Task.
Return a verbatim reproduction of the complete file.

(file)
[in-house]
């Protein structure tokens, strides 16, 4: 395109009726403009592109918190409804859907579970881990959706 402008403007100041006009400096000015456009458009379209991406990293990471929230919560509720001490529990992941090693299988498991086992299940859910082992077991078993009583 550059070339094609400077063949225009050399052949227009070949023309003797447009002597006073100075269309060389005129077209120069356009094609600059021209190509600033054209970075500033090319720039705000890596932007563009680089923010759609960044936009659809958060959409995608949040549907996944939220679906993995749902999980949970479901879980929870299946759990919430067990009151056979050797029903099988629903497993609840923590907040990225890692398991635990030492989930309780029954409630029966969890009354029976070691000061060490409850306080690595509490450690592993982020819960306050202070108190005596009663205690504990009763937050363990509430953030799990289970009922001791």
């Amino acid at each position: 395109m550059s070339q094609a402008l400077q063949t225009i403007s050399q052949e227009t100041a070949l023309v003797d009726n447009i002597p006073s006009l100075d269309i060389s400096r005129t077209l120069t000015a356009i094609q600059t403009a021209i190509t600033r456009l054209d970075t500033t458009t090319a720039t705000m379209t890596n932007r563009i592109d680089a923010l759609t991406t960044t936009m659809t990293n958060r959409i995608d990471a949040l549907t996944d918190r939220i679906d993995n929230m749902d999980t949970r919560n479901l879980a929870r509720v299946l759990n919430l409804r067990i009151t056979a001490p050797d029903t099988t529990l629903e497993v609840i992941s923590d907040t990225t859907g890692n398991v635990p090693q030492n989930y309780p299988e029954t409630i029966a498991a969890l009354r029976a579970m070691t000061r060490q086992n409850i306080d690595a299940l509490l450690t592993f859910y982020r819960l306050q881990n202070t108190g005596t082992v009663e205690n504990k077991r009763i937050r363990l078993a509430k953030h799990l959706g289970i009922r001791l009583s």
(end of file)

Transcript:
[in-house]
């Protein structure tokens, strides 16, 4: 395109009726403009592109918190409804859907579970881990959706 402008403007100041006009400096000015456009458009379209991406990293990471929230919560509720001490529990992941090693299988498991086992299940859910082992077991078993009583 550059070339094609400077063949225009050399052949227009070949023309003797447009002597006073100075269309060389005129077209120069356009094609600059021209190509600033054209970075500033090319720039705000890596932007563009680089923010759609960044936009659809958060959409995608949040549907996944939220679906993995749902999980949970479901879980929870299946759990919430067990009151056979050797029903099988629903497993609840923590907040990225890692398991635990030492989930309780029954409630029966969890009354029976070691000061060490409850306080690595509490450690592993982020819960306050202070108190005596009663205690504990009763937050363990509430953030799990289970009922001791």
């Amino acid at each position: 395109m550059s070339q094609a402008l400077q063949t225009i403007s050399q052949e227009t100041a070949l023309v003797d009726n447009i002597p006073s006009l100075d269309i060389s400096r005129t077209l120069t000015a356009i094609q600059t403009a021209i190509t600033r456009l054209d970075t500033t458009t090319a720039t705000m379209t890596n932007r563009i592109d680089a923010l759609t991406t960044t936009m659809t990293n958060r959409i995608d990471a949040l549907t996944d918190r939220i679906d993995n929230m749902d999980t949970r919560n479901l879980a929870r509720v299946l759990n919430l409804r067990i009151t056979a001490p050797d029903t099988t529990l629903e497993v609840i992941s923590d907040t990225t859907g890692n398991v635990p090693q030492n989930y309780p299988e029954t409630i029966a498991a969890l009354r029976a579970m070691t000061r060490q086992n409850i306080d690595a299940l509490l450690t592993f859910y982020r819960l306050q881990n202070t108190g005596t082992v009663e205690n504990k077991r009763i937050r363990l078993a509430k953030h799990l959706g289970i009922r001791l009583s």